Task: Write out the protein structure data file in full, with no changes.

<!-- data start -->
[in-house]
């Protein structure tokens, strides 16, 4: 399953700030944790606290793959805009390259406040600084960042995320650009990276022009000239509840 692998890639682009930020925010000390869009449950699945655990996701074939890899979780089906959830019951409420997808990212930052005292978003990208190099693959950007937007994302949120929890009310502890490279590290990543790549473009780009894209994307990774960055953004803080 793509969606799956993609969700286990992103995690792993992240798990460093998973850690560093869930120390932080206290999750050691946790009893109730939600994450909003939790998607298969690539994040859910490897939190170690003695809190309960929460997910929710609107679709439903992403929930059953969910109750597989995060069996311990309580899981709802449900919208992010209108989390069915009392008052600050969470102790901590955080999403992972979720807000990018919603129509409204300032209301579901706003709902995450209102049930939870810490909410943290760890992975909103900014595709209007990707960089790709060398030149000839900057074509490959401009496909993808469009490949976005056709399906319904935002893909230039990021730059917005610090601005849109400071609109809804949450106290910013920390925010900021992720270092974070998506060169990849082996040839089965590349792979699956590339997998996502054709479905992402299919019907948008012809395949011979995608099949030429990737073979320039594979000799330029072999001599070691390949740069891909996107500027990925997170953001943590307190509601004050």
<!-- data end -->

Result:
[in-house]
């Protein structure tokens, strides 16, 4: 399953700030944790606290793959805009390259406040600084960042995320650009990276022009000239509840 692998890639682009930020925010000390869009449950699945655990996701074939890899979780089906959830019951409420997808990212930052005292978003990208190099693959950007937007994302949120929890009310502890490279590290990543790549473009780009894209994307990774960055953004803080 793509969606799956993609969700286990992103995690792993992240798990460093998973850690560093869930120390932080206290999750050691946790009893109730939600994450909003939790998607298969690539994040859910490897939190170690003695809190309960929460997910929710609107679709439903992403929930059953969910109750597989995060069996311990309580899981709802449900919208992010209108989390069915009392008052600050969470102790901590955080999403992972979720807000990018919603129509409204300032209301579901706003709902995450209102049930939870810490909410943290760890992975909103900014595709209007990707960089790709060398030149000839900057074509490959401009496909993808469009490949976005056709399906319904935002893909230039990021730059917005610090601005849109400071609109809804949450106290910013920390925010900021992720270092974070998506060169990849082996040839089965590349792979699956590339997998996502054709479905992402299919019907948008012809395949011979995608099949030429990737073979320039594979000799330029072999001599070691390949740069891909996107500027990925997170953001943590307190509601004050």